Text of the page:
You might remember that when Sarkeesian started this Kickstarter project, there was a huge surge of harassment directed at her for even starting the research, before she had even expressed her ideas on the subject [Slate article: Online Misogyny: Can’t Ignore It, Can’t Not Ignore It]
Sarkeesian’s story is a doozy, by the way. She started a Kickstarter page to raise money to make a documentary about the tropes used by video game designers to portray female characters. She hadn’t expressed an opinion about video games yet, but simply by stating that she would at some point in the future do so, she had to endure an absolute avalanche of misogynist abuse from men who hoped they could silence her before her too-scary-to-be-heard opinion could be voiced. Every access point they could exploit was used to try to get to her, especially her YouTube page. Her Wikipedia page was repeatedly vandalized with lies, links out to porn sites, and pornographic pictures.* Eventually, Wikipedia shut it down. Unfortunately for the misogynists, this sort of thing generated a lot of sympathy for Sarkeesian, and she was able to fundraise well beyond her original goals. Like, more than $90,000 beyond what she originally wanted to raise.
There’s been an ongoing discussion about the lack of women speakers at Tech conferences in the intervening years, with some of the best and the brightest tech conferences making an engaged and active commitment to gender diversity.
If your wondering why there is such a climate of hostility towards women in the tech field, Milo Yiannopoulos’s incredibly sexist post on Kernel [Put A Sock In It, You Dickless Wonders] will go a long way towards shining a light on it:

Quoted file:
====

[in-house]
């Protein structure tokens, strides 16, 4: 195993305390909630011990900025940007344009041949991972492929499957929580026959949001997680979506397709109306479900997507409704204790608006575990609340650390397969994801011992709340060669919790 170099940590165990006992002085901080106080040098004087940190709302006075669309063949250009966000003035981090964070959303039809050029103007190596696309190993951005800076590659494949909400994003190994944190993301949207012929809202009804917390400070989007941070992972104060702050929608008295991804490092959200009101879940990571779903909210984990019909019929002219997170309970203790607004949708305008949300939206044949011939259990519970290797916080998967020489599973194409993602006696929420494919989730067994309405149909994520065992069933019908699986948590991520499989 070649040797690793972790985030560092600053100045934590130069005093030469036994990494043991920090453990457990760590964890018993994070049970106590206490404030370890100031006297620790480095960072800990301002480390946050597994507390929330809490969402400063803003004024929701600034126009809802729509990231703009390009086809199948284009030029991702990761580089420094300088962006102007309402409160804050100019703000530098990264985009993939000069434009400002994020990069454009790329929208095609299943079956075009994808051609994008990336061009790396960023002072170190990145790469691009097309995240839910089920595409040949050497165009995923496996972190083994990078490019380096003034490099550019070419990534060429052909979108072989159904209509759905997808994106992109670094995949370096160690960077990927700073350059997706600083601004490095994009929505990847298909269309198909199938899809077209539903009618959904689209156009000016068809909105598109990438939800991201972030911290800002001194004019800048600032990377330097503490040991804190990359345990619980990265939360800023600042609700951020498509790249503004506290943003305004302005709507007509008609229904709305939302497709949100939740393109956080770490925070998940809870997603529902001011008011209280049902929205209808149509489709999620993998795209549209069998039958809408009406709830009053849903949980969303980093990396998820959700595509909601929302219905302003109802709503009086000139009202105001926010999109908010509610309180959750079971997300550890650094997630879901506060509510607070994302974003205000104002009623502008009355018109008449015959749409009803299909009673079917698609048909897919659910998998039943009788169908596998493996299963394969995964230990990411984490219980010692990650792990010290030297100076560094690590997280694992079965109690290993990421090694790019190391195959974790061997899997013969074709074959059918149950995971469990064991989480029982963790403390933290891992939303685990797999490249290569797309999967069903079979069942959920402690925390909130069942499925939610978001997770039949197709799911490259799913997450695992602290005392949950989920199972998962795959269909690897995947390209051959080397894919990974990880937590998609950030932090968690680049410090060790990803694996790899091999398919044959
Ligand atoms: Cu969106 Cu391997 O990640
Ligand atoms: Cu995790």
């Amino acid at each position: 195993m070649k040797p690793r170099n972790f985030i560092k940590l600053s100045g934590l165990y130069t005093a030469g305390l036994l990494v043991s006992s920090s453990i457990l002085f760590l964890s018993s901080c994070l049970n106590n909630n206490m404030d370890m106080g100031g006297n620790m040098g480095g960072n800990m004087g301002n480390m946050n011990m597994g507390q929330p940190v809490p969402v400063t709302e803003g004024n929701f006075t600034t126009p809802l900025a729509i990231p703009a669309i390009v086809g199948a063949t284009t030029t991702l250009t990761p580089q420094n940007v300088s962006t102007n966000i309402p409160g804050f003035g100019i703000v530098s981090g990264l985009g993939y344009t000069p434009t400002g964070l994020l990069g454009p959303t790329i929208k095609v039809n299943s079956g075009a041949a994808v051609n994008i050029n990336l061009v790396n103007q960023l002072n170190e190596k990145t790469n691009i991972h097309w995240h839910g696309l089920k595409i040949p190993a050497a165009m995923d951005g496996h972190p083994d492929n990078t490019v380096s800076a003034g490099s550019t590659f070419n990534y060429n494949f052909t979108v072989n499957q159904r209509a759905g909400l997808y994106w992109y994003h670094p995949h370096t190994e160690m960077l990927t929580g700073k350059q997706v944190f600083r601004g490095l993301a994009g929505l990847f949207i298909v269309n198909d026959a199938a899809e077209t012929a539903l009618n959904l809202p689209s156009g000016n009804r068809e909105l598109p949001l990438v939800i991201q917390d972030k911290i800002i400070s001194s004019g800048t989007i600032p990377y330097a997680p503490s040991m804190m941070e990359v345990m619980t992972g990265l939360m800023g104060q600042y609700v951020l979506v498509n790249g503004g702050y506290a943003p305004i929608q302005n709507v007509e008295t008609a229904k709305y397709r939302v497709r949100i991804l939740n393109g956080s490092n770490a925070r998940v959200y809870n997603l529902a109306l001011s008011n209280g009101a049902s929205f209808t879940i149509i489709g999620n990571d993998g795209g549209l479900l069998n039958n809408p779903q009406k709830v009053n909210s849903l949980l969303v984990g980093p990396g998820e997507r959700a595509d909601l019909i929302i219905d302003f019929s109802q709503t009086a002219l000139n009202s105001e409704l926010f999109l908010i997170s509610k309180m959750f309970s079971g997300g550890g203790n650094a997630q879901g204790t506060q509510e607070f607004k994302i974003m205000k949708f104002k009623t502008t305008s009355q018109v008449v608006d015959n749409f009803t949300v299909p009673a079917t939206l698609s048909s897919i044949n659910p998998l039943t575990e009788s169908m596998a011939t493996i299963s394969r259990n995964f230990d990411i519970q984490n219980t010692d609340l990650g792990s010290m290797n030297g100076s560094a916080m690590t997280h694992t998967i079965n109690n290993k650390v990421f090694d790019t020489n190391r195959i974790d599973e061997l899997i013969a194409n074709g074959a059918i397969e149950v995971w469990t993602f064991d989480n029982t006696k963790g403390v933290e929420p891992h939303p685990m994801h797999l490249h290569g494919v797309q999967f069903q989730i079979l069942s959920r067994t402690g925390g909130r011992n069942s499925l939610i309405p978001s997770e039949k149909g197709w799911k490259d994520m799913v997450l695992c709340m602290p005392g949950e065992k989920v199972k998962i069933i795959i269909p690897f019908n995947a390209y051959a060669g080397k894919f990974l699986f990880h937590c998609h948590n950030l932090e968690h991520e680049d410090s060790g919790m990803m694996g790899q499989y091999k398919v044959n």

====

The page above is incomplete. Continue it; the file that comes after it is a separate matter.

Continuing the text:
For this is the technology industry: there are more men in it because the male mind is, in general, better primed with the sorts of skills the industry values; men are simply better suited to most technology jobs.
Women therefore tend to work in roles that require finesse and communicative skills, where they pop up in this world at all. What is hard to understand about this, or offensive about pointing it out? The sexes are wired differently, and that’s perfectly fine.
There will be exceptions. Women who succeed should be celebrated – though on their merits, not because they have a vagina (hello, Evening Standard). But there will always be more men. It’s a biological inevitability.
It’s certainly nothing to feel crippling guilt about.
But that this attitude is published on a tech blog is very telling about what men in the tech industry think as they listen to women speak. It’s not surprising that women would be reluctant to step up to a podium, given this sort of a climate. The experiences that Kathy Sierra, Sarah Parmenter, Relly Annett-Baker faced were not meant merely to silence them, but also to silence women in general in the tech industry.
It goes beyond just women speaking in tech to working every day in tech fields. There are times I’ve felt at my own tech job that I was in a climate I felt wasn’t welcoming or respectful towards female employees. If this kind of harassment is aimed at women who step up and speak out, what can those of us working every day in the industry expect to do about it? It’s disheartening to say the least.
Fortunately, there are some organizations like the The Ada Initiative working actively to change things for women in technology, by providing guidelines for tech conferences on how to handle harassment of women speakers and attendees, conducting research and surveys about women in the industry, holding their own conferences and a half dozen other great programs design to make things better. Support them if you can, and promote their work.